The Question Concerning Curriculum Theory

Dennis Carlson


After finishing my graduate work at the University of Wisconsin-Madison in 1980, I accepted a short-term offer to teach at Hobart and William Smith Colleges in Geneva, New York. It so happened that Madeleine Grumet was chair of the Education Department there, and through her, I was introduced to William Pinar, who taught nearby at the University of Rochester. Subsequently, when he took a leave of absence to teach at Colgate University, he asked me to cover his course for secondary English student teachers and supervise them in the field. One of the books he had selected for the course that term was Jean Paul Sartre’s What is Literature? (1978). It was a difficult text for the students, and I remember that some complained that they could not understand what this had to do with the concerns they faced as student teachers “in the trenches” each day. But the struggle with this text, like all struggles, was necessary; and in the end, everyone in the seminar agreed that the book had made them think about their work in new ways, and had renewed their sense of commitment to teaching. Sartre called upon these student teachers, myself, and the graduate assistant for that seminar (a young man named William Reynolds), to make a difference through our work, and to teach within “the situation,” to use Sartre’s term. “The situation” was, for Sartre, the situation at hand, the situation that confronted us personally and concretely, but also culturally and historically. Literature was not just literature, not just art for art’s sake. The writer speaks to the present, to our times, wittingly or unwittingly, and for Sartre it is best that we speak wittingly, as active subjects of history, engaged in the battles currently being waged over the course and direction of democratic public life.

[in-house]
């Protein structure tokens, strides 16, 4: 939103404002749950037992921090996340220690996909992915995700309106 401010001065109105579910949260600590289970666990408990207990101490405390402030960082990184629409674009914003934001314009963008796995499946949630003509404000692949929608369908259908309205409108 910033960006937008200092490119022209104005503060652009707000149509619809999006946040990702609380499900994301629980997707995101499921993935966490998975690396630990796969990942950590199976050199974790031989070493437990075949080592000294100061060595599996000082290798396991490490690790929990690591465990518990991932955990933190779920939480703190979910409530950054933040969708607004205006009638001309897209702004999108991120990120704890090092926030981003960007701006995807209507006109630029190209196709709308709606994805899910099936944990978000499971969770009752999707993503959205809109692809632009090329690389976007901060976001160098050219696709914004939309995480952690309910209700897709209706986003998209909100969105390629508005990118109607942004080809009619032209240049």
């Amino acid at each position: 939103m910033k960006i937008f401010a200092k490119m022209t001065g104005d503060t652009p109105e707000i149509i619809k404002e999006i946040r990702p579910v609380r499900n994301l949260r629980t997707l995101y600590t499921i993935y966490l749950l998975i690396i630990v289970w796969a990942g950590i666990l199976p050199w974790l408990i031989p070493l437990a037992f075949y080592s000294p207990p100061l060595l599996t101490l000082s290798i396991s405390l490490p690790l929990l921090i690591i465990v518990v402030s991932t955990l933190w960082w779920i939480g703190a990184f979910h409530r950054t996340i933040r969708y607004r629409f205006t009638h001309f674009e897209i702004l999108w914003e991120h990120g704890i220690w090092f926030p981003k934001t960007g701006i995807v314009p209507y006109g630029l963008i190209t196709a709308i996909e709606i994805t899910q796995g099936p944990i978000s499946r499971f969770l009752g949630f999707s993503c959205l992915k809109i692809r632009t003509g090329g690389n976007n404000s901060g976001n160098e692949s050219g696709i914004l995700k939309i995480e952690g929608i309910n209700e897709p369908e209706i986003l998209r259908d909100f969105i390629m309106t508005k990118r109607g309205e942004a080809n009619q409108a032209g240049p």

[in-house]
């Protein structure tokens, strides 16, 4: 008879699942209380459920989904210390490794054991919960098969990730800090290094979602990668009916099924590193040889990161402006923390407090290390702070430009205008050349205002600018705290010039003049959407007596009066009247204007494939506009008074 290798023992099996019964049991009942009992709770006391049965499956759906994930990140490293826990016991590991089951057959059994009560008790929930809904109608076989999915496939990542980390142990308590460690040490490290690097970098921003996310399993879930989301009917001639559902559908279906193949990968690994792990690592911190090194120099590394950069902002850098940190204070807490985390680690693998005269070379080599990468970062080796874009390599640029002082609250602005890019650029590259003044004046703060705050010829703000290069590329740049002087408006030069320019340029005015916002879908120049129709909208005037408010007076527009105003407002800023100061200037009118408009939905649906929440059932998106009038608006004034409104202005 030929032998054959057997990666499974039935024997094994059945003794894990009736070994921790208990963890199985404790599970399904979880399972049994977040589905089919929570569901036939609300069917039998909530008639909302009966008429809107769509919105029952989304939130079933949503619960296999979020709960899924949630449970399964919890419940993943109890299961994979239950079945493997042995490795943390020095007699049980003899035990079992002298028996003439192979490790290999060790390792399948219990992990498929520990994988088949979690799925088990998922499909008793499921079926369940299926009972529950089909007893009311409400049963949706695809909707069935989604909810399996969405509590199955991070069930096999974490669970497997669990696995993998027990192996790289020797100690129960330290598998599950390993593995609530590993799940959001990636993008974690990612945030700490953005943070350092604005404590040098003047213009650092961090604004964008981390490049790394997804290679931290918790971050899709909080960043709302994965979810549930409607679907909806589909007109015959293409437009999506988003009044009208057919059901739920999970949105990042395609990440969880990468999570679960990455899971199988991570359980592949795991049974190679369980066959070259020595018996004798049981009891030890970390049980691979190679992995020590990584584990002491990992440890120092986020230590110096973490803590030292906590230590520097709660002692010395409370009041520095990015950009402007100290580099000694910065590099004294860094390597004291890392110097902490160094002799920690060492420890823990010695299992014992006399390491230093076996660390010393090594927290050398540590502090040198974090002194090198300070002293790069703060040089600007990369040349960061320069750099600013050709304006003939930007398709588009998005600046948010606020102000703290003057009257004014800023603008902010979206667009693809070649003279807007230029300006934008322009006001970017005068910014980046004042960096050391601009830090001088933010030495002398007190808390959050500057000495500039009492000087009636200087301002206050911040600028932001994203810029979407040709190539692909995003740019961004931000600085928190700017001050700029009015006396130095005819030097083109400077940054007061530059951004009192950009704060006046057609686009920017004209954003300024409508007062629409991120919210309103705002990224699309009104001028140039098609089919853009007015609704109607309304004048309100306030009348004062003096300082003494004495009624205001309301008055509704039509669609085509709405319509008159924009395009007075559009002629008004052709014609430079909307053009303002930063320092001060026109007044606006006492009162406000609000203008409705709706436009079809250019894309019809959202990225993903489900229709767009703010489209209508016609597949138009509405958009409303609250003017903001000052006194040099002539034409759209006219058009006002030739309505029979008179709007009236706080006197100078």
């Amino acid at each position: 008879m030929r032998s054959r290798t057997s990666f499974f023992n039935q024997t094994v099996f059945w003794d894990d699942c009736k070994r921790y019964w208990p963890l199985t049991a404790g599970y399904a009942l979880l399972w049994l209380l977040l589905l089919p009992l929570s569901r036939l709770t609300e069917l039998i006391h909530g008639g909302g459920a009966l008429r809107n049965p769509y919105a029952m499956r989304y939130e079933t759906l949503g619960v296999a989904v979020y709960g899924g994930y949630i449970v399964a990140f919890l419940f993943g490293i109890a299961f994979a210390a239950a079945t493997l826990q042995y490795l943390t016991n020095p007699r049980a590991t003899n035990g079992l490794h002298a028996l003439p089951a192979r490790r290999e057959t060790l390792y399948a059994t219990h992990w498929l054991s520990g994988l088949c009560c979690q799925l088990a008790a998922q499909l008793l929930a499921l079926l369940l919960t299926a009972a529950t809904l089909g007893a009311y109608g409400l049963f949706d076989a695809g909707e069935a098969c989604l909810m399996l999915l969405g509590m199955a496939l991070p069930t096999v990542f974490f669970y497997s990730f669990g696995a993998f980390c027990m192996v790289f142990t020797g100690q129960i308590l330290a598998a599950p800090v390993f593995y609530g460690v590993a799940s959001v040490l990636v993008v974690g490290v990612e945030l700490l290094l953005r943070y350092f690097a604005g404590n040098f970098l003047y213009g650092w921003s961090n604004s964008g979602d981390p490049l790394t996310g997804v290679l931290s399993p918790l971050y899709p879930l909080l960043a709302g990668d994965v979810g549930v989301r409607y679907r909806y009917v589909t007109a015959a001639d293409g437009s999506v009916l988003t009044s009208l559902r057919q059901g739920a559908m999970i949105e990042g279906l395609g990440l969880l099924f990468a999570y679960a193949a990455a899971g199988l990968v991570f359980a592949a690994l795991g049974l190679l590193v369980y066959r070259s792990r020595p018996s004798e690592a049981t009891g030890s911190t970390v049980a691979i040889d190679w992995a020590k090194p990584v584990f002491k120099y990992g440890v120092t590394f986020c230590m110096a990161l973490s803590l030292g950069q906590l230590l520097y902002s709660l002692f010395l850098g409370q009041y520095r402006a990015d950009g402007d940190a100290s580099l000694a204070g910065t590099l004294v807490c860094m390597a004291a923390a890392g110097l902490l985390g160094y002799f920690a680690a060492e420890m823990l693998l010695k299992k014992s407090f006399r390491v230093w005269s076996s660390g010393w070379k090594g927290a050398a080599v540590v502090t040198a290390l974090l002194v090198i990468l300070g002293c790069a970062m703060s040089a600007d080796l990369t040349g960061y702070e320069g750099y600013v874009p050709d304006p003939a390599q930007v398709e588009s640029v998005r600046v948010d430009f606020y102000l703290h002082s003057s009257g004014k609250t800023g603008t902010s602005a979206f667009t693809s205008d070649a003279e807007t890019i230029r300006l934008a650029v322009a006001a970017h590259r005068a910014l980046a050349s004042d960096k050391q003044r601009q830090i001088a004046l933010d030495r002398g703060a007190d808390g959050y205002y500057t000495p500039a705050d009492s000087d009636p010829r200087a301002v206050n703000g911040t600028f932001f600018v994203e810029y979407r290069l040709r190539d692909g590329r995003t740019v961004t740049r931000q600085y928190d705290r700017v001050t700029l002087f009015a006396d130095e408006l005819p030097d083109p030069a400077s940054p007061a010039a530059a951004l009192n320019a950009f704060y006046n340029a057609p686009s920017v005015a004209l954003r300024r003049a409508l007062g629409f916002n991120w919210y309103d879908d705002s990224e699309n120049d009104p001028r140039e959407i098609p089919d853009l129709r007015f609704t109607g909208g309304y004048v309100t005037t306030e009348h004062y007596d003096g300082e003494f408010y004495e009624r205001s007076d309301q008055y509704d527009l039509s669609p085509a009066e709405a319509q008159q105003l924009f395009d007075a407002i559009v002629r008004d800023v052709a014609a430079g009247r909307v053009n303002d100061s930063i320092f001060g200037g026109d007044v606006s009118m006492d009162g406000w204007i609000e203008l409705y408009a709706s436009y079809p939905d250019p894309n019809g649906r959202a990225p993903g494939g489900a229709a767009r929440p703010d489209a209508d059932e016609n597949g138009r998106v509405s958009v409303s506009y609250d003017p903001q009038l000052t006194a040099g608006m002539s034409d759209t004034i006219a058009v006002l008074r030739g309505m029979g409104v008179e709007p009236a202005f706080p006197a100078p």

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Copyright (c) 2015 Dennis Carlson